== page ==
I will here pick up on a suggestion made by Greve (2023) in this journal, namely that a proper understanding of lifespan development means defending a non-reductionist psychology taking biological processes seriously, but without reducing psychology to physiology. I will here suggest and argue for the use of niche construction theory as a way of providing a psychological theoretical perspective on lifespan development broad enough to contain both naturalistic and normative elements in a non-reductionist manner.
a man's reach should exceed his grasp – Robert Browning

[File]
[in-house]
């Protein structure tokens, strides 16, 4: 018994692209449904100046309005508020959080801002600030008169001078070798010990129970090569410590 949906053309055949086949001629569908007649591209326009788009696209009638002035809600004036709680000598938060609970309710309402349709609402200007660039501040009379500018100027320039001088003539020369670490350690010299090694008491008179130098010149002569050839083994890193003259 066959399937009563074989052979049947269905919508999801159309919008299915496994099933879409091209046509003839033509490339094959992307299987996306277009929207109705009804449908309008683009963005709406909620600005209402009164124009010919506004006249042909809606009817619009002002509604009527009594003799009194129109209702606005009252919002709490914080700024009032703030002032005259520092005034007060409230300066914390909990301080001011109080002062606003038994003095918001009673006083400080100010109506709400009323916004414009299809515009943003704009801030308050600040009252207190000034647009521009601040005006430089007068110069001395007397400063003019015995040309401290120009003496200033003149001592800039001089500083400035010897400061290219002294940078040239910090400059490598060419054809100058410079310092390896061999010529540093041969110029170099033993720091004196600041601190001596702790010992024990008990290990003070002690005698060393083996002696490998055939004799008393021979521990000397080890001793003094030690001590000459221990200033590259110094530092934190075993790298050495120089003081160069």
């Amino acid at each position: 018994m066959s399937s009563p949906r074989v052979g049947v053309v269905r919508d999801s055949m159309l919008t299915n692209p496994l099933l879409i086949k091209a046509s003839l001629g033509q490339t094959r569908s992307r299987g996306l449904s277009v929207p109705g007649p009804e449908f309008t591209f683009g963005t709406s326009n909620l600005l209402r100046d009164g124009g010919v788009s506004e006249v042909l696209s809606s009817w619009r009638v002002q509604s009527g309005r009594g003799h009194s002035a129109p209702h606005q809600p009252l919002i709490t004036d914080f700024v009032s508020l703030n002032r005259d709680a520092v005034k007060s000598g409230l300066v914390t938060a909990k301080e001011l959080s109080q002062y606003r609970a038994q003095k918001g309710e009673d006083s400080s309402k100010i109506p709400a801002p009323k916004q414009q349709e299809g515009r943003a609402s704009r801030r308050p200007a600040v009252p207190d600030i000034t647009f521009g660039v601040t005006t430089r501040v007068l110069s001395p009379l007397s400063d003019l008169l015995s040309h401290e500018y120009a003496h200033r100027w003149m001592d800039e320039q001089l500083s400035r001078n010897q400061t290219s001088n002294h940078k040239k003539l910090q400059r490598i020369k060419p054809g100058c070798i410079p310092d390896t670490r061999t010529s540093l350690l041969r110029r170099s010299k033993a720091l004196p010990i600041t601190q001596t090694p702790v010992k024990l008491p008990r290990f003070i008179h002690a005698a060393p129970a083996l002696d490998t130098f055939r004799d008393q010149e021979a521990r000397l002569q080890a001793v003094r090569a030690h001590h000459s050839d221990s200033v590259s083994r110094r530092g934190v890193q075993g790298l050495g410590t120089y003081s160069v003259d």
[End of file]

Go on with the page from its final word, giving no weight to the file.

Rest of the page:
Greve’s article (2023) opens up for interesting discussions in understanding some philosophy of science issues in psychology. I will pick out one here, which I believe is at the core of some of the worries and solutions that Greve presents in his discussion of the concept of lifespan. The issue turns on relating naturalism and normativity, which are two perspectives or approaches that seems, in one way of another, to lurk in the background when we speak of, for example, biological versus social psychology, or neurological versus cultural psychology. At times these perspectives seem antagonistic, especially in the fights for defining what the “right” psychology to pursue in university departments is. We might, of course, just bypass the issue, turning a blind eye to it, but then we misrecognize their interrelation, co-constitution or interdependence. Because the normative side is obviously dependent upon the natural side, without any life there will be no thought or understanding about it. And the other way around, without any concepts, language, models, theories etc., it would be difficult to understand how the piece of nature we call humans can come to an understanding of themselves and their surroundings as the sentient beings they are. As Harré has argued for a long time, and Greve emphasizes as well, the matter might just as well turn on whether these two “gestalts” of psychology can be reduced to one another, and if not – the most likely scenario – how, then, are we to understand their relation? As stated in Greve’s conclusion the challenge is combining “…the defense of a non-reductionist psychology that takes biological processes seriously without reducing psychology to physiology”, and in the same place he emphasizes that the potential solution lies in the development of abstract theory and not only through a physiological description of how human lives are realized. I will pick up on that here, by presenting some recent theoretical development addressing this thematic.